Bad Pharma: How Drug Companies Mislead Doctors and Harm Patients by Ben Goldacre

Bad Pharma: How Drug Companies Mislead Doctors and Harm PatientsBad Pharma: How Drug Companies Mislead Doctors and Harm Patients by Ben Goldacre
My rating: 5 of 5 stars

Originally published September 9th, 2015
Bad Pharma may be the most terrifying, important book I have ever read. That wasn’t what I was expecting. Since reading Bad Science earlier this year, I’ve become a fan of Ben Goldacre. I enjoyed his first book, and I wanted to read more of his work. Bad Science was great! Funny, informative, well-laid out. I thought Bad Pharma was going to be the same! They both have “Bad” in the their two word titles! Suffice it to say they are nothing alike. Bad Pharma is staggering. Surreal. I had always assumed that, because I was reasonably educated about health care, attentive to my diet and fitness, and – when I was sick – considerate about my options, I could be assured of bypassing the sticky traps laid out by a for-profit pharmaceutical industry. I read the fine print that came along with my prescriptions. I knew what I was putting in my body, and what it would do.

Except apparently I didn’t. Except apparently no one does. Goldacre opens the doors to a whole hidden world: missing data, flawed testing, a broken regulatory system, biased reporting in journals, a universe where industry funding has seeped into every single corner of what we believe to be an impartial, rigorous system of testing and analysis. Except it’s not. He painstakingly lays every inch of the pharmacological field out and dissects it. The data, the trials, the regulators, the marketing are all filtered down to their essences and then the filter paper is spread out for us so that we can see the difference between what we’re drinking and what we think we’re drinking. What we should be drinking.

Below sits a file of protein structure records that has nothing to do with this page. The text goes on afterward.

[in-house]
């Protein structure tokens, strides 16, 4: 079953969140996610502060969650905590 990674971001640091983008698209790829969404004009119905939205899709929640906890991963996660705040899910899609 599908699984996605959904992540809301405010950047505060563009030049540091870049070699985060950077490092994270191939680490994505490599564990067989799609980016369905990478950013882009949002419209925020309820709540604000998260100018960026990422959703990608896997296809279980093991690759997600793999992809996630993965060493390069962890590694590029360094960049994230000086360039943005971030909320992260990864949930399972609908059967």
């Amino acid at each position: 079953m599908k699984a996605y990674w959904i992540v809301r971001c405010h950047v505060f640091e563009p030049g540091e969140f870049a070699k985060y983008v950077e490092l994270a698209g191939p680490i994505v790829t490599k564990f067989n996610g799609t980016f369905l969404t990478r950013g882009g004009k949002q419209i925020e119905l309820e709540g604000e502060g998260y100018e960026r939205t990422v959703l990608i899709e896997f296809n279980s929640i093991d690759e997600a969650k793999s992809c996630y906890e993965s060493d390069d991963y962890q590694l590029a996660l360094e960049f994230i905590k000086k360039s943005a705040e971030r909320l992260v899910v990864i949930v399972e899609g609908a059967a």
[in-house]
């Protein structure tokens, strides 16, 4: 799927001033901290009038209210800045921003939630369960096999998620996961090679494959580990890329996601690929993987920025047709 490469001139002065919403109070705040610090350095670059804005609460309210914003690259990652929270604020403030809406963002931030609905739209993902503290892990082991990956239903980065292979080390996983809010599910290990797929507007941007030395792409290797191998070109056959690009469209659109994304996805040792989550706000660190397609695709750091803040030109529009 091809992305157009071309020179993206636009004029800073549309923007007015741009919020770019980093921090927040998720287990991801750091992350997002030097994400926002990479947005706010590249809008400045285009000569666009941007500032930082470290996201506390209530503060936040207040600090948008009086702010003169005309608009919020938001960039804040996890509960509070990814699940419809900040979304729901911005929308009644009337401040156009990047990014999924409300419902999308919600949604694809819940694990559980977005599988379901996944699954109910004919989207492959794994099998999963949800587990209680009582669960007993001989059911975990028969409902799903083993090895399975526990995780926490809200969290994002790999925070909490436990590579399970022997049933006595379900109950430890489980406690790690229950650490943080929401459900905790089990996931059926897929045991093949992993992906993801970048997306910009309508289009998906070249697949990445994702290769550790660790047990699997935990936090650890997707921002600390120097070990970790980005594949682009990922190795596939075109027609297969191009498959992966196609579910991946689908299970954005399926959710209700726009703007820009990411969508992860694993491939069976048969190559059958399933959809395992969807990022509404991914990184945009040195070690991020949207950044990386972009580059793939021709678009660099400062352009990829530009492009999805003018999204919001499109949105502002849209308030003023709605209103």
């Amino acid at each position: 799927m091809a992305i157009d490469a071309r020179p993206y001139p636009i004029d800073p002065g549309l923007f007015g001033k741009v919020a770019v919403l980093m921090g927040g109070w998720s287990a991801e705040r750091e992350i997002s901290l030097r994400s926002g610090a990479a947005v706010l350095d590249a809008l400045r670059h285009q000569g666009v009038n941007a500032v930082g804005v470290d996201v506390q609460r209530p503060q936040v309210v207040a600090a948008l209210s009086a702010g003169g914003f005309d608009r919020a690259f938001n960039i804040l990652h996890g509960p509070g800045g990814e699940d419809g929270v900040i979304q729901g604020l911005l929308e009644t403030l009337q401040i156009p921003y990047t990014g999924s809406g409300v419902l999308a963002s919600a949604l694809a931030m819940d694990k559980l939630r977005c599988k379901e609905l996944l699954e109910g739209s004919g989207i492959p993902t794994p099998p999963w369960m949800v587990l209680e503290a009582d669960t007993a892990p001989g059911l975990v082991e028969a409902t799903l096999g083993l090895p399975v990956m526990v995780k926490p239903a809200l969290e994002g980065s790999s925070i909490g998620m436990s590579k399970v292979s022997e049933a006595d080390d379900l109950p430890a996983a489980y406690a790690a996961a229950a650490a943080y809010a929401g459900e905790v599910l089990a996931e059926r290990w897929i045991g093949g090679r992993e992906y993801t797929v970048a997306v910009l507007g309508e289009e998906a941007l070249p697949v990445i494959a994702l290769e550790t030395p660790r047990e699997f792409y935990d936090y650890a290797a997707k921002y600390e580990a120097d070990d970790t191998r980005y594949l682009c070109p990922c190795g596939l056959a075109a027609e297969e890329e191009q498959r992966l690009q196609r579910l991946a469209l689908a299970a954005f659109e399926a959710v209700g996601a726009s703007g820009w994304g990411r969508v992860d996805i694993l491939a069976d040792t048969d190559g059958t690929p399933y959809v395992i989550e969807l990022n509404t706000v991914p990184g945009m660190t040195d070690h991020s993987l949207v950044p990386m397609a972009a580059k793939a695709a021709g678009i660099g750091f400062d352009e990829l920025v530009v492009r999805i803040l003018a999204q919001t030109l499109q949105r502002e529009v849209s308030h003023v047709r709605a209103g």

And then he tells us how we can change it. Who to write to. What kinds of questions to ask. What not to take for granted, and how to see through the spin. He’s specific and unflinching about wrongs, positive about what seems to be right. And will credit both to the same company. His impartiality and equality are impressive. This book isn’t a ream of grudges and bile. It’s angry, but logical and articulate and Goldacre makes every farcical scintilla comprehensible for you no matter your background. Which is good, because there’s a lot that needs changing and the more people who pick up this book and are outraged by the sheer backwardness of the health system we all rely on the better chance there is that we will all band together to change it. Because it desperately needs to change.

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